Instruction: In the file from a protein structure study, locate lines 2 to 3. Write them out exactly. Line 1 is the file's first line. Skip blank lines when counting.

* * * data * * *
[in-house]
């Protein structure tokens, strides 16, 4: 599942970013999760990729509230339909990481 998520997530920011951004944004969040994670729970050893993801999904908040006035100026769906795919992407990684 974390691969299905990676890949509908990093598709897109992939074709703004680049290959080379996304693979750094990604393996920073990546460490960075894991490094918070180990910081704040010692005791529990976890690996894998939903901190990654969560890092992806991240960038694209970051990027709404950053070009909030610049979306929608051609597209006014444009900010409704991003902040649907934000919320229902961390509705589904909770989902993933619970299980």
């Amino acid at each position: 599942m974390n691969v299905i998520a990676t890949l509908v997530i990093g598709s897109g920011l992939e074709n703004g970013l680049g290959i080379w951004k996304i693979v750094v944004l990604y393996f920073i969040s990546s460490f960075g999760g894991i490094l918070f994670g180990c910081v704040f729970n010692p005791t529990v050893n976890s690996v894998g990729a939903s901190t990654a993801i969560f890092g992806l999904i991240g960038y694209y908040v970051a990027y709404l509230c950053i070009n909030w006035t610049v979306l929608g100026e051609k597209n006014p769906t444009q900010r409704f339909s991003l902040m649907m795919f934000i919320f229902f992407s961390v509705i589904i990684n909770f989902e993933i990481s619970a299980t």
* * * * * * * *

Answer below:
């Protein structure tokens, strides 16, 4: 599942970013999760990729509230339909990481 998520997530920011951004944004969040994670729970050893993801999904908040006035100026769906795919992407990684 974390691969299905990676890949509908990093598709897109992939074709703004680049290959080379996304693979750094990604393996920073990546460490960075894991490094918070180990910081704040010692005791529990976890690996894998939903901190990654969560890092992806991240960038694209970051990027709404950053070009909030610049979306929608051609597209006014444009900010409704991003902040649907934000919320229902961390509705589904909770989902993933619970299980």
């Amino acid at each position: 599942m974390n691969v299905i998520a990676t890949l509908v997530i990093g598709s897109g920011l992939e074709n703004g970013l680049g290959i080379w951004k996304i693979v750094v944004l990604y393996f920073i969040s990546s460490f960075g999760g894991i490094l918070f994670g180990c910081v704040f729970n010692p005791t529990v050893n976890s690996v894998g990729a939903s901190t990654a993801i969560f890092g992806l999904i991240g960038y694209y908040v970051a990027y709404l509230c950053i070009n909030w006035t610049v979306l929608g100026e051609k597209n006014p769906t444009q900010r409704f339909s991003l902040m649907m795919f934000i919320f229902f992407s961390v509705i589904i990684n909770f989902e993933i990481s619970a299980t």